Hemingway’s Fetishism by Carl Eby

Cindy Knoke’s Review

Hemingway's Fetishism by Carl P. Eby

Hemingway’s Fetishisms

“Hemingway’s Fetishism” is a thoughtful, detailed, thorough and fascinating exploration of Hemingway’s complex and often dark psyche. It is most interesting to read this book followed by several other books that expand and explore similar themes from other family member’s perspectives. Several that I would recommend include:
“Strange Tribe,” by John Hemingway. This book is by Hemingway’s grandson and explores the gender bending proclivities and transvestic behaviors of both his father and grandfather, and their struggles with bi-polarity, alcohol, and suicidal depressions.
“The Hemingway Women,” by Bernice Kent, examines Hemingway’s troubled relationships with his four wives.
“Hemingway and Gelhorn,” by Jerome Lucille chronicles their wartime relationship.
If you follow this up with a re-read of “Moveable Feast,” you will have some new and interesting insights into the psyche and writing of Ernest Hemingway.
All of these books tend to corroborate and expand upon the themes addressed in Eby’s book which explores the relationship between Hemingway’s hyper-masculine personality and his gender confusion, fetishism, transvestitism and depression. The book is not reductive. The author is not dogmatic. He constantly points out potential weaknesses in his analysis. His respect for Hemingway, the author and person shines through, but he doesn’t, like so many others before him, shy away from addressing “the elephant on the dining room table,” namely the artificial construct of Hemingway’s uber-masculine personae and the sexual conflicts this was attempting to conceal.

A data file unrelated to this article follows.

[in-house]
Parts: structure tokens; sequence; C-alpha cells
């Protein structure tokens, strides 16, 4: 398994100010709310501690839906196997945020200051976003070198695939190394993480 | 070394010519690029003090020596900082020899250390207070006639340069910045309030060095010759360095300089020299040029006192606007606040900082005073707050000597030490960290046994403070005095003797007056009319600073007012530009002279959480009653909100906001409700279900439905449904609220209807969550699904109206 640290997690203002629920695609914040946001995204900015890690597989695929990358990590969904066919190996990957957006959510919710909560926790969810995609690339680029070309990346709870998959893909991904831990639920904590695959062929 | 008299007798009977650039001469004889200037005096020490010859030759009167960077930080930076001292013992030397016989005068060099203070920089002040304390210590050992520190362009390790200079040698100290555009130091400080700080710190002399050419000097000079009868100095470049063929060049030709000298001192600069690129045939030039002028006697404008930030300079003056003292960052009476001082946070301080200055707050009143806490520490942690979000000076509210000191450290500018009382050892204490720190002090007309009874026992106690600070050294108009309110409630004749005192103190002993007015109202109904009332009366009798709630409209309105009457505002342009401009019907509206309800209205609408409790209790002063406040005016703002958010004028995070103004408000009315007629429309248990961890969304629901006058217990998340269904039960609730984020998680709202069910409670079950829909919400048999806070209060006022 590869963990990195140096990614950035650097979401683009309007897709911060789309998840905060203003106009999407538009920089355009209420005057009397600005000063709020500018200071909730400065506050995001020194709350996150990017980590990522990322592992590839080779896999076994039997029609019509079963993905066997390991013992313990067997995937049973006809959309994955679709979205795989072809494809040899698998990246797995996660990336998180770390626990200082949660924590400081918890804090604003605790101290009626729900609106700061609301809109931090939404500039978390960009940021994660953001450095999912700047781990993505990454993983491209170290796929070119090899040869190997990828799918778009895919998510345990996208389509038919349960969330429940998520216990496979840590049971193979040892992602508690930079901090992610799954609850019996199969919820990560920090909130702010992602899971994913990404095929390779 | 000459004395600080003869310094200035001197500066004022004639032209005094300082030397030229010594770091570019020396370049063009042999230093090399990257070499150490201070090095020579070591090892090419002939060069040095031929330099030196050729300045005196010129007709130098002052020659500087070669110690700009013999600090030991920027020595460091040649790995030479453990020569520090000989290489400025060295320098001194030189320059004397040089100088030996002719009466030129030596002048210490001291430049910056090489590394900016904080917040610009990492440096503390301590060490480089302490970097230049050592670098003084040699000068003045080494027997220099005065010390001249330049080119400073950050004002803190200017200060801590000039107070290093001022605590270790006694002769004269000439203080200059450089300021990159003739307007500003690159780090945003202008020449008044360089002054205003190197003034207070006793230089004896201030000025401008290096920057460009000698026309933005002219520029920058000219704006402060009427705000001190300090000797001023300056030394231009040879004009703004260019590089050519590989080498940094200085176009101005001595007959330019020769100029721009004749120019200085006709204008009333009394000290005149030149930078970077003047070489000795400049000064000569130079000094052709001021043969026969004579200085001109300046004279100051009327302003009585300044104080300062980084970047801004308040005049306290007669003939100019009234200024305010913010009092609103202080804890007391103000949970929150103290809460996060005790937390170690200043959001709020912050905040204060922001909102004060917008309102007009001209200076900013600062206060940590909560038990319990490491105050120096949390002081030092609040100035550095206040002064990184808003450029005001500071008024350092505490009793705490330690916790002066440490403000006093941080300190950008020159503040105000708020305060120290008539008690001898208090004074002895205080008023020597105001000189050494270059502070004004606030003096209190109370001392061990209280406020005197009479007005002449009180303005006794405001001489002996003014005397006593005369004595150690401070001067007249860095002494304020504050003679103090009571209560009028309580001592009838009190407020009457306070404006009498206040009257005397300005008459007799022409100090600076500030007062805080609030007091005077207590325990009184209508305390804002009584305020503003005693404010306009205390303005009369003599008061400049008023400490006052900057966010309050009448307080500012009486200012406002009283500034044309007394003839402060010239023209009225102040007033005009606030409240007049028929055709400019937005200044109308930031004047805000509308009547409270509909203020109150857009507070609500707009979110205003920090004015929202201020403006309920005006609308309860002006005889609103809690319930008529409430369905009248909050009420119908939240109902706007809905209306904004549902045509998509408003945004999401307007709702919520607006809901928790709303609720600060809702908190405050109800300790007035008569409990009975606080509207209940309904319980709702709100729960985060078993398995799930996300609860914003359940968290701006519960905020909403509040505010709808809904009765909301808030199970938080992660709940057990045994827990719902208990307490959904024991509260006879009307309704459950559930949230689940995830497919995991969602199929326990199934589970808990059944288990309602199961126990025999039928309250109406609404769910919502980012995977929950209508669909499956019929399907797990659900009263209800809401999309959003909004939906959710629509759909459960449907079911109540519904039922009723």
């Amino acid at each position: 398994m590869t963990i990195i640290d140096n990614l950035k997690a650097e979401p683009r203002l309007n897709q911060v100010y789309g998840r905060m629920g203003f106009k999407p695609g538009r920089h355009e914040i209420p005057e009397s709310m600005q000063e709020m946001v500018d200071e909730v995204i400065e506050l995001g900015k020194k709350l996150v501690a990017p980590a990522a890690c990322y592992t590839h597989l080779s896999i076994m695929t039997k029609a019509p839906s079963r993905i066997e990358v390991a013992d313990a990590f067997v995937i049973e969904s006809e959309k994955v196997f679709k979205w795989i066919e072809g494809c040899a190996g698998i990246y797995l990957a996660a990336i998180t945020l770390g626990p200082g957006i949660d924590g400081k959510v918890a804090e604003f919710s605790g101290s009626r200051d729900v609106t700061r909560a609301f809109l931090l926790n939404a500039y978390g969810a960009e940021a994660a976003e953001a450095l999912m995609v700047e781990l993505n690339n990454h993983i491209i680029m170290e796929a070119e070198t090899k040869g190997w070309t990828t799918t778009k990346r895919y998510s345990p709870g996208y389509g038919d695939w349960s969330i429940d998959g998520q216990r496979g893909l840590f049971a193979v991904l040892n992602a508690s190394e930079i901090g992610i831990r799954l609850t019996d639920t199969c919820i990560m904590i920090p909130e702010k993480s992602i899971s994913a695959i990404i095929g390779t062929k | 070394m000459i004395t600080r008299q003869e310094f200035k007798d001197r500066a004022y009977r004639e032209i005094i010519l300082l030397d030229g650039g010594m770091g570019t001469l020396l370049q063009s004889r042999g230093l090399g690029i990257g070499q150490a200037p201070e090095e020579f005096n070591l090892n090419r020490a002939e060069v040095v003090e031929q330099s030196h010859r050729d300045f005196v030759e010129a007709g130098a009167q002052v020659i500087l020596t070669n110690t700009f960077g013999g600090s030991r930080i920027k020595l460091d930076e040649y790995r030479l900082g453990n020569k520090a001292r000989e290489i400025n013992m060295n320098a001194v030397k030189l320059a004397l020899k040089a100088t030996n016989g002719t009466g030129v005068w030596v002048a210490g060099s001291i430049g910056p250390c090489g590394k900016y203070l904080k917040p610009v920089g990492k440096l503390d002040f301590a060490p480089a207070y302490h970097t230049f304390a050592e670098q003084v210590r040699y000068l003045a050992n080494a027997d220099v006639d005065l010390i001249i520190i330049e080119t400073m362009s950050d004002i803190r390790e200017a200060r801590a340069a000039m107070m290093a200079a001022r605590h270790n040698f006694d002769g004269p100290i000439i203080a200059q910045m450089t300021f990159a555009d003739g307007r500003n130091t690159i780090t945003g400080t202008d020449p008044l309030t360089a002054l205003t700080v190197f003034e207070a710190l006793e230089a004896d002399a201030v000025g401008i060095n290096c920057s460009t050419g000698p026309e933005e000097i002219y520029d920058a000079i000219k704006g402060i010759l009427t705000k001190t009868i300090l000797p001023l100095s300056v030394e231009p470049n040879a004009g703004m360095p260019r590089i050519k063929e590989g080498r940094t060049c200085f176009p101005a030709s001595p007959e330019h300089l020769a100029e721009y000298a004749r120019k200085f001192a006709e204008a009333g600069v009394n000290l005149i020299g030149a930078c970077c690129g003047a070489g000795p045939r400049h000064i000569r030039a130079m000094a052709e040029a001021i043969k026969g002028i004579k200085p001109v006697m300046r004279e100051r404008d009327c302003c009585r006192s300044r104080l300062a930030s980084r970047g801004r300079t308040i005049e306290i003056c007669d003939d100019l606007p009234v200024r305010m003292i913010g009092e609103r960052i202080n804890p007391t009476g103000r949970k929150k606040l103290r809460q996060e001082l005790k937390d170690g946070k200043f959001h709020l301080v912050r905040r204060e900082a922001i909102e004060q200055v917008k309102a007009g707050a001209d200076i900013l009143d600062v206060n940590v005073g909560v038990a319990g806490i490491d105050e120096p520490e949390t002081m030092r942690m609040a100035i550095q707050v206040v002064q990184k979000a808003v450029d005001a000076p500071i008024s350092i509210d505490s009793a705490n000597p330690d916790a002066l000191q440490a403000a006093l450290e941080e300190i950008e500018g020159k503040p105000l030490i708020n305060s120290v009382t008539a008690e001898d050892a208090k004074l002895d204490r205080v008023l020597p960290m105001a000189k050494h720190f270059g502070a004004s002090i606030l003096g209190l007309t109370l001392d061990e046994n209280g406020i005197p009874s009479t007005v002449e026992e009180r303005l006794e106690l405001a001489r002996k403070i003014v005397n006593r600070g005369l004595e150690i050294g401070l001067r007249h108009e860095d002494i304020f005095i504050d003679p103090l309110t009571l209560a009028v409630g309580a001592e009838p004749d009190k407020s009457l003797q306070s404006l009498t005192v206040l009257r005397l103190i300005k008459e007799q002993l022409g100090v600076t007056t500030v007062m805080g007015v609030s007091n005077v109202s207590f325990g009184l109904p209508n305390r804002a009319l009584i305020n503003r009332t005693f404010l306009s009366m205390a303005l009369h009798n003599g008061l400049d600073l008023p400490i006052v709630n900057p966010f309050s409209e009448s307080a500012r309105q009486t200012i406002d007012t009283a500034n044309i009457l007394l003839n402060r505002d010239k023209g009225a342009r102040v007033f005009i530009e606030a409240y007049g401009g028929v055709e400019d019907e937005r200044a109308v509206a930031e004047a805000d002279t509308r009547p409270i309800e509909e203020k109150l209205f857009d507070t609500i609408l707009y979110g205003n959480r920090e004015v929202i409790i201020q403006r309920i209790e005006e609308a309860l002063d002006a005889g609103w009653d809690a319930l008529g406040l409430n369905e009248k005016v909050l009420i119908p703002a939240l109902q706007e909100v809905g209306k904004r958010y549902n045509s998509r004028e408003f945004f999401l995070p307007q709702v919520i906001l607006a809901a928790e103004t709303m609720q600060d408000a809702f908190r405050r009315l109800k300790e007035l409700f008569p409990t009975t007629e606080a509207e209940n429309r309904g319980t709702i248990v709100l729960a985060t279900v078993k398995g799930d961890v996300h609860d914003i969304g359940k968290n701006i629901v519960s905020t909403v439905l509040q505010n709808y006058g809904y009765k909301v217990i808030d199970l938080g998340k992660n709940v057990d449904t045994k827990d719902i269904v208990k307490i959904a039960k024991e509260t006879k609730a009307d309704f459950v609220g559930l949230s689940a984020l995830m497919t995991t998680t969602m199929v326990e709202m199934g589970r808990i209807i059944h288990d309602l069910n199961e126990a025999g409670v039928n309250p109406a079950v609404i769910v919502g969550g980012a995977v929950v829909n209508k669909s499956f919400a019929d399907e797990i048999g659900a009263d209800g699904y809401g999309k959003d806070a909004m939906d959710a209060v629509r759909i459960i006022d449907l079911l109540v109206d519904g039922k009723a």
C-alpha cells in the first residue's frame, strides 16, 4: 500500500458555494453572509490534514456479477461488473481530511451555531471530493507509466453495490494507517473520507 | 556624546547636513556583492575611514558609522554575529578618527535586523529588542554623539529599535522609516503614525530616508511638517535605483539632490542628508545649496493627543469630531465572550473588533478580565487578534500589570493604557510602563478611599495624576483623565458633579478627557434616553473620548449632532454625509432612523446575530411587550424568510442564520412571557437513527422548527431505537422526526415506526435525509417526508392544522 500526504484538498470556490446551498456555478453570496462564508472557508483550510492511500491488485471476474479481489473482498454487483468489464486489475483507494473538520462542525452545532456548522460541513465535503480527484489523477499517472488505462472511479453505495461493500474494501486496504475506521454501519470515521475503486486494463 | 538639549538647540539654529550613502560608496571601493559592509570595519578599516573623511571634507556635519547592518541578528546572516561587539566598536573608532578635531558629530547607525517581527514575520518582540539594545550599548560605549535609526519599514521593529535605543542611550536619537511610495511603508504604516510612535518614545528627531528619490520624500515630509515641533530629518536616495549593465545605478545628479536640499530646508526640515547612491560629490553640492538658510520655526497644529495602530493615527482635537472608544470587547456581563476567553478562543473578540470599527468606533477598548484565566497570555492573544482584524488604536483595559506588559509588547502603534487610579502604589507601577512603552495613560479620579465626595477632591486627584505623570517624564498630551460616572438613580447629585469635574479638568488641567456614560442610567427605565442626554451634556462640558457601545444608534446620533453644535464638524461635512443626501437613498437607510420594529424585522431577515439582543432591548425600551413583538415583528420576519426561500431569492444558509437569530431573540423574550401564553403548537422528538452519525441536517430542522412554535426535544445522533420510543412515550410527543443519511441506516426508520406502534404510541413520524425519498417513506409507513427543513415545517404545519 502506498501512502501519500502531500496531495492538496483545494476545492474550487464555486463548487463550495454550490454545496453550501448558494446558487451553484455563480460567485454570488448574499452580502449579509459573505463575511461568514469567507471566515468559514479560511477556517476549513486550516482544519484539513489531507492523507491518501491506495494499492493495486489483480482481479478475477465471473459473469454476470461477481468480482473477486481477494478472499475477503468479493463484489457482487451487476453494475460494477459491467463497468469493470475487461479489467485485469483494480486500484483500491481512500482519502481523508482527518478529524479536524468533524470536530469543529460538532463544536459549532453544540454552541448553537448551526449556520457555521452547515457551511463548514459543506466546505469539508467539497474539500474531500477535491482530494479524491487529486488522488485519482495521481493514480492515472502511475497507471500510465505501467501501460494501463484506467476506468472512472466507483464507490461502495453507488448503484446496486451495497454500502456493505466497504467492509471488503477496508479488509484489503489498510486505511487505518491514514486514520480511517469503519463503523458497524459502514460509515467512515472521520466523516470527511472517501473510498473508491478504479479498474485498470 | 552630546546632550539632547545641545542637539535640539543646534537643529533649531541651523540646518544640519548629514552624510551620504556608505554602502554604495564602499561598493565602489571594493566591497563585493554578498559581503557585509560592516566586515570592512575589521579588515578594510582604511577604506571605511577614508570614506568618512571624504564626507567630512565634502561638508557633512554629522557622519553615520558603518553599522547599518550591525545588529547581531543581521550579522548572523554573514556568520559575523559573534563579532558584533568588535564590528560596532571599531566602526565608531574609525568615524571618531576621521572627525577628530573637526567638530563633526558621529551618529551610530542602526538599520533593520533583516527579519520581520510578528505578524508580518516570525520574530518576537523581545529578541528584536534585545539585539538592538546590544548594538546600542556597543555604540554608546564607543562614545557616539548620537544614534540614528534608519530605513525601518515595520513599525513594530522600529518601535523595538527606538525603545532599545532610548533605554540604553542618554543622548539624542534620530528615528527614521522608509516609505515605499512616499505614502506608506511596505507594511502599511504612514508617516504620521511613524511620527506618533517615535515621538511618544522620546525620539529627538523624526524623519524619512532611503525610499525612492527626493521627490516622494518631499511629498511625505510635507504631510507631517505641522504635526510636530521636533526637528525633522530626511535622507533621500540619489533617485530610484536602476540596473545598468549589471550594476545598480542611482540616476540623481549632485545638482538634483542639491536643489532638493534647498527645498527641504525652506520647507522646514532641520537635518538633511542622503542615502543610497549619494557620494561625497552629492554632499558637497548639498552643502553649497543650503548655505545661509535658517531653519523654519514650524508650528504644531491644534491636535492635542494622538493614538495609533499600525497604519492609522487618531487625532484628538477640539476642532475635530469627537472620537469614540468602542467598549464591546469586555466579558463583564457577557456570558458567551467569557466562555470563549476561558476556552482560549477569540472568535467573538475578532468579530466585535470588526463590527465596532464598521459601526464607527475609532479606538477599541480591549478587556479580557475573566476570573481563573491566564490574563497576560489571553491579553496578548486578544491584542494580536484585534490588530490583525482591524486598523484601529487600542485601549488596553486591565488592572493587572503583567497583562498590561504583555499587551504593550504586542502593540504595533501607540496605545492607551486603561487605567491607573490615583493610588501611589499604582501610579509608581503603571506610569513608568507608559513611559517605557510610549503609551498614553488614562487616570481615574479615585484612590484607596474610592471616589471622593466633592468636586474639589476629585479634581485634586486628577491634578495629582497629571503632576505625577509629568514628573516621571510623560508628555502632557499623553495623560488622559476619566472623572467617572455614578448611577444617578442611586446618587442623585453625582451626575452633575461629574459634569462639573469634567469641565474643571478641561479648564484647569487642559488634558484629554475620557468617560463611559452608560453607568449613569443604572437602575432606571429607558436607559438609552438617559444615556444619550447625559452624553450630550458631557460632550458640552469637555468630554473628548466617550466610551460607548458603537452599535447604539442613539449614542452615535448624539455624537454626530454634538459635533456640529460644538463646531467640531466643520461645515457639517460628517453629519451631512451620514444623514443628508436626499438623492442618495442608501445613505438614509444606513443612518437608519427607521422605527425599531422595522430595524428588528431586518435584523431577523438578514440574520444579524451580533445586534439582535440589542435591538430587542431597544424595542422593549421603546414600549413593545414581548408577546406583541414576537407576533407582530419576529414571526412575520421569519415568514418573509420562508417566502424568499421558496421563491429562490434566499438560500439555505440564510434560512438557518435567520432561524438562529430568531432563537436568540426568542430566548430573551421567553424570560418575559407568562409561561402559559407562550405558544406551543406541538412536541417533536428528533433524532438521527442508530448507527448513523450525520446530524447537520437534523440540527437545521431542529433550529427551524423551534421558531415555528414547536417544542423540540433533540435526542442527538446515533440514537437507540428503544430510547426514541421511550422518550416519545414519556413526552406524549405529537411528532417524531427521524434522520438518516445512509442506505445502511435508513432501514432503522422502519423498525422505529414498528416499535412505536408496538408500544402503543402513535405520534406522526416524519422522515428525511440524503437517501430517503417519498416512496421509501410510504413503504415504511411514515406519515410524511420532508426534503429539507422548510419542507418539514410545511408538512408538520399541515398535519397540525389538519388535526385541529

The book is comprehensive and fascinating.  It begins with Hemingway’s early childhood. It explores some of the roots of his challenges, with a dominant mother who dressed her son in dresses long past the age it was fashionable to do so. It explores his distant relationship with a cold and disapproving father who committed suicide. It looks at his odd relationship with his first wife, where his obsession with emulating her hair fully presents itself, to the deteriorating relationships with all his subsequent wives where his fetishism is played out in remarkably similar ways in each relationship.

The narcissism of Hemingway’s chronic fetishism is fully evident in these and other family relationships.
For anyone interested in Hemingway, in better understanding the themes and imagery in his books, and the familial origins of paraphilias, this book is a fascinating read.
Highly recommend.

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